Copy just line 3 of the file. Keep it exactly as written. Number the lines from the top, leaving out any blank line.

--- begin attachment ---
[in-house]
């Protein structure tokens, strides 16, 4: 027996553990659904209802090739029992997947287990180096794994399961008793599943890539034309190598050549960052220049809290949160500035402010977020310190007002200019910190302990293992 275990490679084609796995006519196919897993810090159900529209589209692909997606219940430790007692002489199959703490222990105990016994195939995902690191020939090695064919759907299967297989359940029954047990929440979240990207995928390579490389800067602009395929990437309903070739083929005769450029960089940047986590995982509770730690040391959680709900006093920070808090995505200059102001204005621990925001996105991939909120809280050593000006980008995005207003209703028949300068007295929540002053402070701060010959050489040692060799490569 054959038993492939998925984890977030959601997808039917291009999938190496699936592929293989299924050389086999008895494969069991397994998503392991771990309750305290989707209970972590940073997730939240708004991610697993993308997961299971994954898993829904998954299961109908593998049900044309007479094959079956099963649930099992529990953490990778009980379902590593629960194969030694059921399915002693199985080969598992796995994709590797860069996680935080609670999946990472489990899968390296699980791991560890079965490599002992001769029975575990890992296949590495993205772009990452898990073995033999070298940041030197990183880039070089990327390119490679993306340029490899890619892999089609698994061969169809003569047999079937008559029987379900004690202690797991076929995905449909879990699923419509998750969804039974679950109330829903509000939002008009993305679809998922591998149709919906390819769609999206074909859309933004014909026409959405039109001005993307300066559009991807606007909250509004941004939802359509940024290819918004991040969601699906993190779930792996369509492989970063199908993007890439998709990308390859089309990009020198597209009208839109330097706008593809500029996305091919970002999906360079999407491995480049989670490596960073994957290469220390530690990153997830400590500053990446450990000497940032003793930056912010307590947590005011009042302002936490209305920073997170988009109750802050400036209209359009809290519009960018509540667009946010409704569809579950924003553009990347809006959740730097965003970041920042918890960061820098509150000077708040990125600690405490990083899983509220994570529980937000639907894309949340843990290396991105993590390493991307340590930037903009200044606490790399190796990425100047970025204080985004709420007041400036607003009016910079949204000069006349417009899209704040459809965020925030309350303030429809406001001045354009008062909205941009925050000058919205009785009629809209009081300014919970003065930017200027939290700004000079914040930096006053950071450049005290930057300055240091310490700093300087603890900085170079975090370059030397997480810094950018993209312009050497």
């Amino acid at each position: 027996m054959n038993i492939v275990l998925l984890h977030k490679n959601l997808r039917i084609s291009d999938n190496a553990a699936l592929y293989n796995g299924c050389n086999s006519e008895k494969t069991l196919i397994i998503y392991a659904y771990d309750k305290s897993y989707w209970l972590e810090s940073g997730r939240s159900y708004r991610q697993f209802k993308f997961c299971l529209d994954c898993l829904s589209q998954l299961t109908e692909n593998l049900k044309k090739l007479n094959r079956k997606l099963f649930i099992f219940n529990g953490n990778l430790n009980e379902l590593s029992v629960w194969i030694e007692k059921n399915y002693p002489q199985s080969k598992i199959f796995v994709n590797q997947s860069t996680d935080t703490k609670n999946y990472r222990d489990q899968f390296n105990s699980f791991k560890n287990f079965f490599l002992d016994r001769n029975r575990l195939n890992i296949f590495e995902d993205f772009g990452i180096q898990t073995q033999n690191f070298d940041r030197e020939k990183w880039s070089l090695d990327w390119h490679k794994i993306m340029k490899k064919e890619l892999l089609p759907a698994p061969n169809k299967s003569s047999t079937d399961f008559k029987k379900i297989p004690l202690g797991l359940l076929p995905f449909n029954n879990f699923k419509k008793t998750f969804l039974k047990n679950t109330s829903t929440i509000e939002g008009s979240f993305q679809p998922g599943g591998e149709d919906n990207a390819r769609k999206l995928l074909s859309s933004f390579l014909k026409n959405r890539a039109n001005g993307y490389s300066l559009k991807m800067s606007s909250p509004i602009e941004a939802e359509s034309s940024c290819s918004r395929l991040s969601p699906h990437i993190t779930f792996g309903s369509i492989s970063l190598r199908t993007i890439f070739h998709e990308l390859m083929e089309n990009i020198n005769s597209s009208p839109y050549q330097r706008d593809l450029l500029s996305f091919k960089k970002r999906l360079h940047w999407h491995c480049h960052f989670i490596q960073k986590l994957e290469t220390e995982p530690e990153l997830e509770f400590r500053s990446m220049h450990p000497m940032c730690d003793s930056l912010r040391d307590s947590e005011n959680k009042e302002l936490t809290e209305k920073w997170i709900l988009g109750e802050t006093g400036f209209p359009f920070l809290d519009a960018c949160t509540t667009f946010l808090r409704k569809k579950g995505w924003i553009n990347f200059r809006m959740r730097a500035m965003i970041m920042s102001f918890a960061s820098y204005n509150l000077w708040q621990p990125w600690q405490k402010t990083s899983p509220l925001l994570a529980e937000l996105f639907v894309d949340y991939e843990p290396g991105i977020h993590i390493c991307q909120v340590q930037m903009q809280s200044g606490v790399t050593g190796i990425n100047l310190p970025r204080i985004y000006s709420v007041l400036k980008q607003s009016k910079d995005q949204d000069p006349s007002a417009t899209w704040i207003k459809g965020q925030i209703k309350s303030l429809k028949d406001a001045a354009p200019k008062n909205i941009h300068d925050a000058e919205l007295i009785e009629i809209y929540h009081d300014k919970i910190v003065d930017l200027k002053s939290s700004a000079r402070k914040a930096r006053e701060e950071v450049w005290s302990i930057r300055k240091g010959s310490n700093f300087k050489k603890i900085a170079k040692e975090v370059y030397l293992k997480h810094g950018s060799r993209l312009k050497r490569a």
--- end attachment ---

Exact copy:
């Amino acid at each position: 027996m054959n038993i492939v275990l998925l984890h977030k490679n959601l997808r039917i084609s291009d999938n190496a553990a699936l592929y293989n796995g299924c050389n086999s006519e008895k494969t069991l196919i397994i998503y392991a659904y771990d309750k305290s897993y989707w209970l972590e810090s940073g997730r939240s159900y708004r991610q697993f209802k993308f997961c299971l529209d994954c898993l829904s589209q998954l299961t109908e692909n593998l049900k044309k090739l007479n094959r079956k997606l099963f649930i099992f219940n529990g953490n990778l430790n009980e379902l590593s029992v629960w194969i030694e007692k059921n399915y002693p002489q199985s080969k598992i199959f796995v994709n590797q997947s860069t996680d935080t703490k609670n999946y990472r222990d489990q899968f390296n105990s699980f791991k560890n287990f079965f490599l002992d016994r001769n029975r575990l195939n890992i296949f590495e995902d993205f772009g990452i180096q898990t073995q033999n690191f070298d940041r030197e020939k990183w880039s070089l090695d990327w390119h490679k794994i993306m340029k490899k064919e890619l892999l089609p759907a698994p061969n169809k299967s003569s047999t079937d399961f008559k029987k379900i297989p004690l202690g797991l359940l076929p995905f449909n029954n879990f699923k419509k008793t998750f969804l039974k047990n679950t109330s829903t929440i509000e939002g008009s979240f993305q679809p998922g599943g591998e149709d919906n990207a390819r769609k999206l995928l074909s859309s933004f390579l014909k026409n959405r890539a039109n001005g993307y490389s300066l559009k991807m800067s606007s909250p509004i602009e941004a939802e359509s034309s940024c290819s918004r395929l991040s969601p699906h990437i993190t779930f792996g309903s369509i492989s970063l190598r199908t993007i890439f070739h998709e990308l390859m083929e089309n990009i020198n005769s597209s009208p839109y050549q330097r706008d593809l450029l500029s996305f091919k960089k970002r999906l360079h940047w999407h491995c480049h960052f989670i490596q960073k986590l994957e290469t220390e995982p530690e990153l997830e509770f400590r500053s990446m220049h450990p000497m940032c730690d003793s930056l912010r040391d307590s947590e005011n959680k009042e302002l936490t809290e209305k920073w997170i709900l988009g109750e802050t006093g400036f209209p359009f920070l809290d519009a960018c949160t509540t667009f946010l808090r409704k569809k579950g995505w924003i553009n990347f200059r809006m959740r730097a500035m965003i970041m920042s102001f918890a960061s820098y204005n509150l000077w708040q621990p990125w600690q405490k402010t990083s899983p509220l925001l994570a529980e937000l996105f639907v894309d949340y991939e843990p290396g991105i977020h993590i390493c991307q909120v340590q930037m903009q809280s200044g606490v790399t050593g190796i990425n100047l310190p970025r204080i985004y000006s709420v007041l400036k980008q607003s009016k910079d995005q949204d000069p006349s007002a417009t899209w704040i207003k459809g965020q925030i209703k309350s303030l429809k028949d406001a001045a354009p200019k008062n909205i941009h300068d925050a000058e919205l007295i009785e009629i809209y929540h009081d300014k919970i910190v003065d930017l200027k002053s939290s700004a000079r402070k914040a930096r006053e701060e950071v450049w005290s302990i930057r300055k240091g010959s310490n700093f300087k050489k603890i900085a170079k040692e975090v370059y030397l293992k997480h810094g950018s060799r993209l312009k050497r490569a």